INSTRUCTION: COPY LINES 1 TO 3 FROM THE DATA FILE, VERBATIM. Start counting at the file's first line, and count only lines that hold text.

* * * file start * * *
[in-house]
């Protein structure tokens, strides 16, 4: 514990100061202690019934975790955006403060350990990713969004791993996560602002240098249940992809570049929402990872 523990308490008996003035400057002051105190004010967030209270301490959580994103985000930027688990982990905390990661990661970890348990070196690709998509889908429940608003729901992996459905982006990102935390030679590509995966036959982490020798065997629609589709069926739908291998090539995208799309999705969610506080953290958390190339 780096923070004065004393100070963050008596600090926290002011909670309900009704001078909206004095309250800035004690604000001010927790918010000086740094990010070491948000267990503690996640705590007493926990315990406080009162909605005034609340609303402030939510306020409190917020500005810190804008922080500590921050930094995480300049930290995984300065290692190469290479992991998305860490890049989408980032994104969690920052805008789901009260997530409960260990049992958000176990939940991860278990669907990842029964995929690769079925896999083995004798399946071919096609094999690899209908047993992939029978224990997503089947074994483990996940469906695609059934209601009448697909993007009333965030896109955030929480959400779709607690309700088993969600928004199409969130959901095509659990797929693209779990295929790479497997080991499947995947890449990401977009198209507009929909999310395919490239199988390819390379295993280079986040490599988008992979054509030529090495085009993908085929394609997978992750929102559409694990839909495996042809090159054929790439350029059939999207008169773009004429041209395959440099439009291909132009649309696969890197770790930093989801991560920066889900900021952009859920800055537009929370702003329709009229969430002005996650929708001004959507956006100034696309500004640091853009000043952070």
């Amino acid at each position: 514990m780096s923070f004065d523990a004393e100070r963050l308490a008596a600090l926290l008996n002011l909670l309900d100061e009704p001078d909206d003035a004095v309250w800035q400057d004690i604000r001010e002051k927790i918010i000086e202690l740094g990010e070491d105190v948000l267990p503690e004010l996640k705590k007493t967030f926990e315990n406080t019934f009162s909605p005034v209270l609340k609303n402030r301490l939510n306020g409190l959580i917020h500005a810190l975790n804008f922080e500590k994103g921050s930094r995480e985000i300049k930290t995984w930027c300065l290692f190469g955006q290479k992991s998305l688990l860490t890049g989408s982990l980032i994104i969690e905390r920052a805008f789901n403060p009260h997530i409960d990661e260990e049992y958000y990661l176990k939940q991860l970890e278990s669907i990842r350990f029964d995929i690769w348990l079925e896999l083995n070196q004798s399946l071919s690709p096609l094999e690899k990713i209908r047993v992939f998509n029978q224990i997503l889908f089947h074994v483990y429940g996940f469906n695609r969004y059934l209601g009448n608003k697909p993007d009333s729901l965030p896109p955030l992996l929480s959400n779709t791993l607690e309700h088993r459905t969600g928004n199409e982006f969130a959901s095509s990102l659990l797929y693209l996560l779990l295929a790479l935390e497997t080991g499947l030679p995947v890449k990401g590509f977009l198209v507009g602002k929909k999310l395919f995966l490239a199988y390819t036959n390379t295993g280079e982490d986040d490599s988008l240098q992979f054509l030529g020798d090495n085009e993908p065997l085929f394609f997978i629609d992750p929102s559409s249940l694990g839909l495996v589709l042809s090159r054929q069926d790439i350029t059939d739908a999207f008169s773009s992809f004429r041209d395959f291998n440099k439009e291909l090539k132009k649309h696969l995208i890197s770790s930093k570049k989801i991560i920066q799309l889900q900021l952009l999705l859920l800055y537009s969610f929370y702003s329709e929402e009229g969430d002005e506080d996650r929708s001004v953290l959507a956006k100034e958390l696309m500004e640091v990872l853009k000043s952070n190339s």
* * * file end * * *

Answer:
[in-house]
């Protein structure tokens, strides 16, 4: 514990100061202690019934975790955006403060350990990713969004791993996560602002240098249940992809570049929402990872 523990308490008996003035400057002051105190004010967030209270301490959580994103985000930027688990982990905390990661990661970890348990070196690709998509889908429940608003729901992996459905982006990102935390030679590509995966036959982490020798065997629609589709069926739908291998090539995208799309999705969610506080953290958390190339 780096923070004065004393100070963050008596600090926290002011909670309900009704001078909206004095309250800035004690604000001010927790918010000086740094990010070491948000267990503690996640705590007493926990315990406080009162909605005034609340609303402030939510306020409190917020500005810190804008922080500590921050930094995480300049930290995984300065290692190469290479992991998305860490890049989408980032994104969690920052805008789901009260997530409960260990049992958000176990939940991860278990669907990842029964995929690769079925896999083995004798399946071919096609094999690899209908047993992939029978224990997503089947074994483990996940469906695609059934209601009448697909993007009333965030896109955030929480959400779709607690309700088993969600928004199409969130959901095509659990797929693209779990295929790479497997080991499947995947890449990401977009198209507009929909999310395919490239199988390819390379295993280079986040490599988008992979054509030529090495085009993908085929394609997978992750929102559409694990839909495996042809090159054929790439350029059939999207008169773009004429041209395959440099439009291909132009649309696969890197770790930093989801991560920066889900900021952009859920800055537009929370702003329709009229969430002005996650929708001004959507956006100034696309500004640091853009000043952070």
């Amino acid at each position: 514990m780096s923070f004065d523990a004393e100070r963050l308490a008596a600090l926290l008996n002011l909670l309900d100061e009704p001078d909206d003035a004095v309250w800035q400057d004690i604000r001010e002051k927790i918010i000086e202690l740094g990010e070491d105190v948000l267990p503690e004010l996640k705590k007493t967030f926990e315990n406080t019934f009162s909605p005034v209270l609340k609303n402030r301490l939510n306020g409190l959580i917020h500005a810190l975790n804008f922080e500590k994103g921050s930094r995480e985000i300049k930290t995984w930027c300065l290692f190469g955006q290479k992991s998305l688990l860490t890049g989408s982990l980032i994104i969690e905390r920052a805008f789901n403060p009260h997530i409960d990661e260990e049992y958000y990661l176990k939940q991860l970890e278990s669907i990842r350990f029964d995929i690769w348990l079925e896999l083995n070196q004798s399946l071919s690709p096609l094999e690899k990713i209908r047993v992939f998509n029978q224990i997503l889908f089947h074994v483990y429940g996940f469906n695609r969004y059934l209601g009448n608003k697909p993007d009333s729901l965030p896109p955030l992996l929480s959400n779709t791993l607690e309700h088993r459905t969600g928004n199409e982006f969130a959901s095509s990102l659990l797929y693209l996560l779990l295929a790479l935390e497997t080991g499947l030679p995947v890449k990401g590509f977009l198209v507009g602002k929909k999310l395919f995966l490239a199988y390819t036959n390379t295993g280079e982490d986040d490599s988008l240098q992979f054509l030529g020798d090495n085009e993908p065997l085929f394609f997978i629609d992750p929102s559409s249940l694990g839909l495996v589709l042809s090159r054929q069926d790439i350029t059939d739908a999207f008169s773009s992809f004429r041209d395959f291998n440099k439009e291909l090539k132009k649309h696969l995208i890197s770790s930093k570049k989801i991560i920066q799309l889900q900021l952009l999705l859920l800055y537009s969610f929370y702003s329709e929402e009229g969430d002005e506080d996650r929708s001004v953290l959507a956006k100034e958390l696309m500004e640091v990872l853009k000043s952070n190339s």